Many economists say the minimum starting price for a carbon tax would be $40, if it is to produce significant changes, elevating to about $75 a ton.

Voters in Washington state, belying their reputation for liberal instincts, rejected a proposed carbon tax there last November. Among the arguments was that the tax is regressive, hurting poor people more than other sectors of society.

About Allen Best
Allen Best is a Colorado-based journalist. He publishes a subscription-based e-zine called Mountain Town News, portions of which are published on the website of the same name, and also writes for a variety of newspapers and magazines.

@EPA delays coal plant wastewater rule #KeepItInTheGround #ActOnClimate

Diagram of a typical steam-cycle coal power plant (proceeding from left to right). Graphic credit: Wikipedia.

From the Associated Press via The Colorado Springs Gazette:

The rule requires steam electric power plants to control the amount of coal ash-contaminated wastewater flushed from their plants.

The water contains toxic heavy metals such as lead, arsenic and mercury, and while it’s pumped to holding ponds it often ends up in rivers and lakes. The rule sets the first specific limits on those toxins.

EPA Administrator Scott Pruitt says postponing the rule for two years would give utilities relief from deadlines to upgrade pollution-control equipment while the agency revisits the requirements.

Environmental groups sued over an earlier effort to postpone the rule. They say they’ll challenge this move as well.

Mining jobs at West Elk without methane emissions? — The Mountain Town News #ActOnClimate #keepitintheground

West Elk Mine. Photo/WildEarth Guardians via The Mountain Town News.

From The Mountain Town News (Allen Best):

Solomon-like wisdom in methane emissions or something else?

One of Colorado’s larger sources of greenhouse gas emissions is something few people see, a coal mine located an hour or two from both Crested Butte and Aspen.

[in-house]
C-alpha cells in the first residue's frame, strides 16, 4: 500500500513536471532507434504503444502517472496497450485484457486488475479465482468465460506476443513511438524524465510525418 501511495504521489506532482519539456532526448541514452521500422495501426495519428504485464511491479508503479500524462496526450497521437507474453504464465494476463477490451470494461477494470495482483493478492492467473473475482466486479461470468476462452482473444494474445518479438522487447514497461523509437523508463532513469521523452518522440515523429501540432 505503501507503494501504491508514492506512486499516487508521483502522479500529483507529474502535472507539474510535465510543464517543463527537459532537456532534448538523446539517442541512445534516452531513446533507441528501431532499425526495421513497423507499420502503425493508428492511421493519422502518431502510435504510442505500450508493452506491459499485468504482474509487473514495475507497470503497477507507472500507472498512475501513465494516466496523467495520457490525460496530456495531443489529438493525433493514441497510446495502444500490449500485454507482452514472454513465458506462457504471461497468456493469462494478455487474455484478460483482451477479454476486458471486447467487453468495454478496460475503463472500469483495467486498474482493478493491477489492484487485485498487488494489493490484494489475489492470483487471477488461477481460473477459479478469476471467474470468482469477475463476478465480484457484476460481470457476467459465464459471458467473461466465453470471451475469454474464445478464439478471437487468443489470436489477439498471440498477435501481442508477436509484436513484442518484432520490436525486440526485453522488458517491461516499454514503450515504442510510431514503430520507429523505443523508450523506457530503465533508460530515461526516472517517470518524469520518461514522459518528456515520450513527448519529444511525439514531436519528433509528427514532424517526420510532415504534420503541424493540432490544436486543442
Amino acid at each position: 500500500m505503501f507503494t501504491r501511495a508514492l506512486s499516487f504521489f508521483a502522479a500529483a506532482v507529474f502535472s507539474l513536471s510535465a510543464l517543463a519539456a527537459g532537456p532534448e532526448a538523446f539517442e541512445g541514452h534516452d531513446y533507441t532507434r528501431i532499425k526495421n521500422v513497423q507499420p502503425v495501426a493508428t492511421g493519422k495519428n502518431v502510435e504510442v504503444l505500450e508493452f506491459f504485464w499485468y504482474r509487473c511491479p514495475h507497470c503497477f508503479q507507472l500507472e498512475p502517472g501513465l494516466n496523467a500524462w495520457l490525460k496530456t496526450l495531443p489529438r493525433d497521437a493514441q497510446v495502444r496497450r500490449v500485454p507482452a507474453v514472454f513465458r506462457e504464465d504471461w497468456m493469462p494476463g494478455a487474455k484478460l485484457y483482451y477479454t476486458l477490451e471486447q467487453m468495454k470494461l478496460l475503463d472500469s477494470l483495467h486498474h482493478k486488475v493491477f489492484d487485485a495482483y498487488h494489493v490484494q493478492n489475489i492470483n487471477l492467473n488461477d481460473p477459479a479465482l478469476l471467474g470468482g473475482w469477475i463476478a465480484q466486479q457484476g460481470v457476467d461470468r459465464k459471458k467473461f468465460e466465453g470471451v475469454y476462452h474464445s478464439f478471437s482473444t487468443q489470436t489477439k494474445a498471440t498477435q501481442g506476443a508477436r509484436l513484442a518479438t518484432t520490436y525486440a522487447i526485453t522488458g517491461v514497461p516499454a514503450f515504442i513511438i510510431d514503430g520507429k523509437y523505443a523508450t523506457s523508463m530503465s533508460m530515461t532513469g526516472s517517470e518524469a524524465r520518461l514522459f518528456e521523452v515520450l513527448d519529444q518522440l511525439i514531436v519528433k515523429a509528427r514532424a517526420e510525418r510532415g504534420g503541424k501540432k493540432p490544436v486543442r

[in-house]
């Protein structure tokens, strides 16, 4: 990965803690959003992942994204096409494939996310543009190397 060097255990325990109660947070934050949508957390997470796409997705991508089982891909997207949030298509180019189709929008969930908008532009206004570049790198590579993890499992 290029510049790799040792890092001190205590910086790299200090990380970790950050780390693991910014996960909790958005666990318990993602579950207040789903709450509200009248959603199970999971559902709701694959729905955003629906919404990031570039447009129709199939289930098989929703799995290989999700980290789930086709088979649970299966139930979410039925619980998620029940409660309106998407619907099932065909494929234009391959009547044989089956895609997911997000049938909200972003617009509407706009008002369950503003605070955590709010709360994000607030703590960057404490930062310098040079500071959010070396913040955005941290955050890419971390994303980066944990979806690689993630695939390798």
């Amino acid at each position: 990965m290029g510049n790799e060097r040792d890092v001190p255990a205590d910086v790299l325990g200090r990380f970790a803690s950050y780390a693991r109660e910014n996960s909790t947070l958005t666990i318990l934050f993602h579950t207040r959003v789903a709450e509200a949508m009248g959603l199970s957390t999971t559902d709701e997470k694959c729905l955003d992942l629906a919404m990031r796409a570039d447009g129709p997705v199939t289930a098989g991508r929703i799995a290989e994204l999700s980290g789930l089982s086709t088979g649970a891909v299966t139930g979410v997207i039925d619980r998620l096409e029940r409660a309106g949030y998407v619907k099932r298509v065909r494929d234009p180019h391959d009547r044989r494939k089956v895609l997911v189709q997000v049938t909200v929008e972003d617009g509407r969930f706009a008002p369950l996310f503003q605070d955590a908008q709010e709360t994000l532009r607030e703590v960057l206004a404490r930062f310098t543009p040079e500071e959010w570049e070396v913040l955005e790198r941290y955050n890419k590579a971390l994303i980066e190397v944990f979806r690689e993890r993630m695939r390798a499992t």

There, invisibly, methane wafts into the atmosphere, trapping heat. That methane has now become a major issue as Colorado Gov. John Hickenlooper tries to balance economic and environmental goals.

He did so last week with a Solomon-like gesture. He endorsed a proposal to approve a royalty rate reduction at the West Elk Mine from 8 to 5 percent for operations in a new coal seam that Arch Coal, the operator, says will be economically challenging.

But in return for that royalty reduction, Hickenlooper wants to see a “good-faith commitment to dedicating significant time and resources” to an effort to capture methane vented from the mine and possibly put it to beneficial use.

Arch plans to bore holes from the surface into the mine to release methane gas. Without venting, miners would be endangered.

A precedent exists for methane capture. In a complicated financing deal, the methane coming from the nearby Elk Creek mine was captured several years ago and is being burned to generate electricity. It still produces carbon dioxide, but methane as measured over the course of a century has 23 times the heat-trapping capacity of carbon dioxide.

Craig Station is the No. 2 source of greenhouse gas emissions in Colorado, behind Comanche station at Pueblo. Photo/Allen Best

The West Elk alone is responsible for 0.5 percent of all greenhouse gas emissions in Colorado, according to the calculations of Ted Zukoski, an attorney for Earthjustice, which represents various groups that oppose the mine expansion. The North Fork mines are said to be among the gassiest in the world.